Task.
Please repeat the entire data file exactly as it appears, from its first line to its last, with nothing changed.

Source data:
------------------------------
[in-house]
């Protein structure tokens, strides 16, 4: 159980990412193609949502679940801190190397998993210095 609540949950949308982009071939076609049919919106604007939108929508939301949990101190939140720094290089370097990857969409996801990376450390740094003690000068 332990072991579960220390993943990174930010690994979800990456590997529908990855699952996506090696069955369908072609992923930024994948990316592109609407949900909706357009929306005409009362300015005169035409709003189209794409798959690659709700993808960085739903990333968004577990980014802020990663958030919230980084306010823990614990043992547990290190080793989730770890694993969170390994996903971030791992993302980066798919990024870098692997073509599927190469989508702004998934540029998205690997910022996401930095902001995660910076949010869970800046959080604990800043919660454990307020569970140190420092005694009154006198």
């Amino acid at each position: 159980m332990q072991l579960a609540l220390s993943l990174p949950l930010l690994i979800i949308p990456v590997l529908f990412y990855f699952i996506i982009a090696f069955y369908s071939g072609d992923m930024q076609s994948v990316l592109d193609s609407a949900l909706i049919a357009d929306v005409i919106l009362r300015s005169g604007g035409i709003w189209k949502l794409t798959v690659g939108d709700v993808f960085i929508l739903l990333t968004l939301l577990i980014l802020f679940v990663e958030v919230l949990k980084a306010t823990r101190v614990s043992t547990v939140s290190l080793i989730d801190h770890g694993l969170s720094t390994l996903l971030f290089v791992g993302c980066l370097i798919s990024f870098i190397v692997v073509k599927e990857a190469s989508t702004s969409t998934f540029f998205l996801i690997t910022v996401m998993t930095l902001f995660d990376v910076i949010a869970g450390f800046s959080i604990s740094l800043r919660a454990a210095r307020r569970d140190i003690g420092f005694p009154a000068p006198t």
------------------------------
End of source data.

[in-house]
């Protein structure tokens, strides 16, 4: 159980990412193609949502679940801190190397998993210095 609540949950949308982009071939076609049919919106604007939108929508939301949990101190939140720094290089370097990857969409996801990376450390740094003690000068 332990072991579960220390993943990174930010690994979800990456590997529908990855699952996506090696069955369908072609992923930024994948990316592109609407949900909706357009929306005409009362300015005169035409709003189209794409798959690659709700993808960085739903990333968004577990980014802020990663958030919230980084306010823990614990043992547990290190080793989730770890694993969170390994996903971030791992993302980066798919990024870098692997073509599927190469989508702004998934540029998205690997910022996401930095902001995660910076949010869970800046959080604990800043919660454990307020569970140190420092005694009154006198």
């Amino acid at each position: 159980m332990q072991l579960a609540l220390s993943l990174p949950l930010l690994i979800i949308p990456v590997l529908f990412y990855f699952i996506i982009a090696f069955y369908s071939g072609d992923m930024q076609s994948v990316l592109d193609s609407a949900l909706i049919a357009d929306v005409i919106l009362r300015s005169g604007g035409i709003w189209k949502l794409t798959v690659g939108d709700v993808f960085i929508l739903l990333t968004l939301l577990i980014l802020f679940v990663e958030v919230l949990k980084a306010t823990r101190v614990s043992t547990v939140s290190l080793i989730d801190h770890g694993l969170s720094t390994l996903l971030f290089v791992g993302c980066l370097i798919s990024f870098i190397v692997v073509k599927e990857a190469s989508t702004s969409t998934f540029f998205l996801i690997t910022v996401m998993t930095l902001f995660d990376v910076i949010a869970g450390f800046s959080i604990s740094l800043r919660a454990a210095r307020r569970d140190i003690g420092f005694p009154a000068p006198t």